Just like almost every other forecast, the presidential component of the 2023 general elections has contradicted and even embarrassed every other forecast, including the one issued by common sense.
And when I say forecast, I by no means refer to the “Okrika” statistics that defiantly insisted that the decisive victory of the Labour Party candidate, Mr Peter Obi’s at the polls was a fait accompli. At a point, it became rather amusing listening to supposedly educated and intelligent people not only humouring the very thought, but actually proselytising the delusion with profound conviction.
As distasteful as this may sound given the fact that these zealots were almost entirely Mr Obi’s kinsmen, I believe this is a subject worth discussing if only for the sake of bettering the understanding we have of the political dynamics of the Nigerian polity. This sentiment is however without prejudice to the fact that Obi performed much better than even the most frivolous calculations I would personally have given the light of day.
Eventually, and this is me being candid even though not just out of spite but as a means to the end that will make sense to all the interests involved, it became as poignant as it was mirthless. As much as I can help it given my human weaknesses, I am not a man of stereotypes and ethnic profiling. In view of everything, however, it was difficult to disabuse myself of the notions the Obi question mark etched on my sociological consciousness. The popular belief is that Igbos are not savvy politically, and that may be right or wrong. But what is a fact is that they are bought and sold by fringe polemics quite easily.
I may be sorely mistaken of course, and hopefully, someday I will be disabused of that prejudice – because my consciousness is so extremely abused, and if you really think of it, I am a victim too. That is a legitimate weakness, and I must admit that the object of my own identities have been found guilty of weaknesses that are just as damning too.
But I digress. The federal component of the elections is now concluded and the president-elect already issued a certificate of return. This was already a distinct possibility from the get to. But I for one would never have thought that it was possible for any of the frontline candidates to win the vote without winning Lagos, Kano, Kaduna and many other key battlegrounds.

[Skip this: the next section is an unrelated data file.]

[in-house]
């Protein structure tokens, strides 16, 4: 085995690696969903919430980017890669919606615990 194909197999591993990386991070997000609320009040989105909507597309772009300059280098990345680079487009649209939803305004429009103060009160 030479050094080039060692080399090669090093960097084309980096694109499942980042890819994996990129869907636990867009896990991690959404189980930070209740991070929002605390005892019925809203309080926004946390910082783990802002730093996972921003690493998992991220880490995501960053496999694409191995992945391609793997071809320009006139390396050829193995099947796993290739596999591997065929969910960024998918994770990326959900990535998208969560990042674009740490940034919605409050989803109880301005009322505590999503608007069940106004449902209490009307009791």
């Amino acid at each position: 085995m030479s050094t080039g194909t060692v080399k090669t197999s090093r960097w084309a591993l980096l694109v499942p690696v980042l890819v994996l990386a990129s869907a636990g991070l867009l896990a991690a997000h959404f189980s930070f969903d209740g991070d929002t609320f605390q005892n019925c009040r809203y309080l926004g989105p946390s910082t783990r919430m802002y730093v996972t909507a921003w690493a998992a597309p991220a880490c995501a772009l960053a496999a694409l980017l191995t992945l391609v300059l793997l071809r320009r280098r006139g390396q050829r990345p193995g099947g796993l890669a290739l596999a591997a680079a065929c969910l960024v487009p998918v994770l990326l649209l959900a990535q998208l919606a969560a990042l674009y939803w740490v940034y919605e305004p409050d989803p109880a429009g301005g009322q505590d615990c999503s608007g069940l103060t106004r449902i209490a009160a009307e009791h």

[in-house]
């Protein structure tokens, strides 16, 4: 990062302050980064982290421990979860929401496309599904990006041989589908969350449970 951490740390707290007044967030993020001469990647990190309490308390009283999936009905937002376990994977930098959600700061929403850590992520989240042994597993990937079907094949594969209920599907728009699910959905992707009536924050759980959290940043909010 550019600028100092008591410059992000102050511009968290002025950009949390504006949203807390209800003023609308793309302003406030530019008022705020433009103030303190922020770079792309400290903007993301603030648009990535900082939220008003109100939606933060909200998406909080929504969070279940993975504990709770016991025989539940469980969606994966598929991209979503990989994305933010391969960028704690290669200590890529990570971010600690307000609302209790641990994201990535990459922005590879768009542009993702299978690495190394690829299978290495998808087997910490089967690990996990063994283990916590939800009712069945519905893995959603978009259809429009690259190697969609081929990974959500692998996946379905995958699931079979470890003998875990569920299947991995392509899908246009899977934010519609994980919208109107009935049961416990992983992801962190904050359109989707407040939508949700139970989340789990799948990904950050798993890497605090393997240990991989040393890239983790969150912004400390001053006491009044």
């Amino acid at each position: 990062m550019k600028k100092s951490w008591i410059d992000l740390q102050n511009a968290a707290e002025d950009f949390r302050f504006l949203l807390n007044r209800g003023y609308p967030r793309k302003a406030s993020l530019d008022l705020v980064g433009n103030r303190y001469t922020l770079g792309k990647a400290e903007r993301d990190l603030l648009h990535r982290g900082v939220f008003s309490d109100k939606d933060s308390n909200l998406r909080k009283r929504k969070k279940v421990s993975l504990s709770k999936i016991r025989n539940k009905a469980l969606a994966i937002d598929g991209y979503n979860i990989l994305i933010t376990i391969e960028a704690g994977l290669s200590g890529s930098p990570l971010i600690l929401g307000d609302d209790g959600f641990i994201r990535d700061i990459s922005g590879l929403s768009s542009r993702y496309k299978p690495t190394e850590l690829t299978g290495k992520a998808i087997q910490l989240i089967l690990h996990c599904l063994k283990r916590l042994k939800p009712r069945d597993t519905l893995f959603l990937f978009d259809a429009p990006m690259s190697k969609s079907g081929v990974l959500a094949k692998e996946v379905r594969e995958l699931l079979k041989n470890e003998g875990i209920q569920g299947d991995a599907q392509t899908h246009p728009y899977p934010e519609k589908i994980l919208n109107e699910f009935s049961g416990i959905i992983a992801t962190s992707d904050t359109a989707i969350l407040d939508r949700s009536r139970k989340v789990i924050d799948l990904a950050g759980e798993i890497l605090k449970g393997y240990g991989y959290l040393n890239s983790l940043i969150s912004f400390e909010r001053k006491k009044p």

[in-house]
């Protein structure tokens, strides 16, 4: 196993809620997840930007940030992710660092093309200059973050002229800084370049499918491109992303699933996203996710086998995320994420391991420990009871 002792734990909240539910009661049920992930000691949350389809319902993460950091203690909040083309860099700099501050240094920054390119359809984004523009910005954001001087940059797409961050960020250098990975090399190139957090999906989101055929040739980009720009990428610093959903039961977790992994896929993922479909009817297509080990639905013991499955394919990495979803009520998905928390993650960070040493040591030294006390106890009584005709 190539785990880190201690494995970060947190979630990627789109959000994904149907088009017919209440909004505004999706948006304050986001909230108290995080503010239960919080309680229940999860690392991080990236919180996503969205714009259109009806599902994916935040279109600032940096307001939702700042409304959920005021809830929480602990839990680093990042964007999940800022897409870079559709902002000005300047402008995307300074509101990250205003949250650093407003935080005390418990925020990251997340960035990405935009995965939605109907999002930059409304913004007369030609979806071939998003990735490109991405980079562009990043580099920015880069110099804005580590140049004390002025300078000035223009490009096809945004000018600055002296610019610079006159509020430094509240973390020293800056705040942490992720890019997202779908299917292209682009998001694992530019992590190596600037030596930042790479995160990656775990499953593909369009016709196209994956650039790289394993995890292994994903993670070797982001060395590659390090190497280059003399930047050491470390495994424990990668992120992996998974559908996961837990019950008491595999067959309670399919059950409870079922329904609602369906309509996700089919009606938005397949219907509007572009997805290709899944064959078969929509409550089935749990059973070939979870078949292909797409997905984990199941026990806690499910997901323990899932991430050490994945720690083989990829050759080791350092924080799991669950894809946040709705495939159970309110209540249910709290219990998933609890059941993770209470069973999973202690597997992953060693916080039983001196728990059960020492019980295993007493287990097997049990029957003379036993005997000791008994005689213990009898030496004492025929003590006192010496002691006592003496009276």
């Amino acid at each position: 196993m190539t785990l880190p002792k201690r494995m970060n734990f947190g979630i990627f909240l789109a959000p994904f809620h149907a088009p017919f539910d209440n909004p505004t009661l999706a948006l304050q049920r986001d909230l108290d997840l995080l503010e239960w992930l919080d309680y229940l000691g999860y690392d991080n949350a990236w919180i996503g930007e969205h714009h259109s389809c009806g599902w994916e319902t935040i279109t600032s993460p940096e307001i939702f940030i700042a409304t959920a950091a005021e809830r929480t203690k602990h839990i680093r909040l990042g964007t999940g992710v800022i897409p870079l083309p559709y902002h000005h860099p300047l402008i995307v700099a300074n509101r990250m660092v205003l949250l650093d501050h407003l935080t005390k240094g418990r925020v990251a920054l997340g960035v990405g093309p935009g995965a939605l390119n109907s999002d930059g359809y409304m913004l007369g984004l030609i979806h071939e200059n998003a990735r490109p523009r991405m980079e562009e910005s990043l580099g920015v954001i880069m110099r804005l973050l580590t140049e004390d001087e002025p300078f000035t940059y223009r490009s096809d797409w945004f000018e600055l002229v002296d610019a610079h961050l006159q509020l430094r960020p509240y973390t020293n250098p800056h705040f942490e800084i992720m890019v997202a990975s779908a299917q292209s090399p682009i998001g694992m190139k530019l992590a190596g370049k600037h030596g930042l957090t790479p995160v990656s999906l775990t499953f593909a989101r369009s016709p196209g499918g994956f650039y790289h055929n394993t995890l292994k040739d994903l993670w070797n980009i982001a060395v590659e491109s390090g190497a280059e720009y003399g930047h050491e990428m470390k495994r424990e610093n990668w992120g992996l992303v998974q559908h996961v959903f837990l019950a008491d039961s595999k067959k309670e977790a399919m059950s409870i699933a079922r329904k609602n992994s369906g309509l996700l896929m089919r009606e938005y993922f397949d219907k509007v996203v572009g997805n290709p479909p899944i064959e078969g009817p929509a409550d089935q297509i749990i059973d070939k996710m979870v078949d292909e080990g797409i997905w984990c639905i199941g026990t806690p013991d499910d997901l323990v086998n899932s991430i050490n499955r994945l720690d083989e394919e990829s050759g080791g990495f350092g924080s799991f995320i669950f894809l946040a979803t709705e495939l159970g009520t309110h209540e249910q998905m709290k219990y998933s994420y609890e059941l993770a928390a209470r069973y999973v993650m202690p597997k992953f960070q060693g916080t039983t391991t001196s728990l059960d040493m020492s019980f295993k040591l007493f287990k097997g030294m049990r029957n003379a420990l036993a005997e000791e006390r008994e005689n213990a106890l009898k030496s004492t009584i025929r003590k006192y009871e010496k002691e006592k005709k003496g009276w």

It is easy to believe that if Atiku, Obi and Kwankwaso had joined forces, Tinubu would have had no chance. But that was something that actually happened in 2019, bar the Peter Obi wild card of course. The Muslim-Muslim “effrontery” ended up fueling a cause that drove an unprecedented number of Christians, especially in the North into the arms of Mr Obi.
Many lessons have been learnt, many dark alleys have been laid bare for everyone. Not all thunder strikes are accompanied by lightning, but for those that bring that along, it becomes a double spectacle. For a fleeting moment all darkness is banished and you get to see the vivid colours of the night. It is actually not a case of malicious exaggeration to say that Peter Obi is the Christian candidate, among others. Northern Christians were indeed at the forefront of that protest. They saw that as the last feather, and probably the last nail too.
Now there is no effect without cause. I spent some of my childhood in Bauchi and I can remember how it was, or how it must have been to be a Christian and a native of a Muslim-majority state such as Bauchi. One of the kids I hung out with was named “Yarda”, to which we added the derogatory appellation – “mai kwallon gaskiya, which translates into something like – “the honest sportsman”. Sometimes, we called him “Yarda Basayi”, derived from his identity. He was an ethnic Basayi, and he was not much more significant than a subhuman, but goddamn it you could count on him to tell you the truth no matter what. He was a double edge sword, he was a very good footballer, but having him on your team means you could very well concede a penalty kick or two. He will not hide or spin the truth and that was a royal pain in the neck even on the pain of a further descent into ignominy in our little circle. And that’s what we did.
Tinubu won the election, but lost Lagos to Peter Obi. That was phenomenal. That alone is a testament to how greatly improved the process has become. We drove out our Christian brethren, it is bad that their motivation for looking beyond home was only to safeguard their interests and feel a sense of belonging.
We commit crimes against the same religious philosophy we profess. The life and times of the Messenger of Allah were replete with instances of how to live with our Ahl-al-Kitab brethren but we have long abandoned that. It is inconceivable today to let a Christian inside a mosque even though the Messenger of Allah had once insisted that his Christian guest use the Holy Shrine in Madina for Mass. He also said that he would personally take up any case as the prosecutor where a Muslim offends a Christian.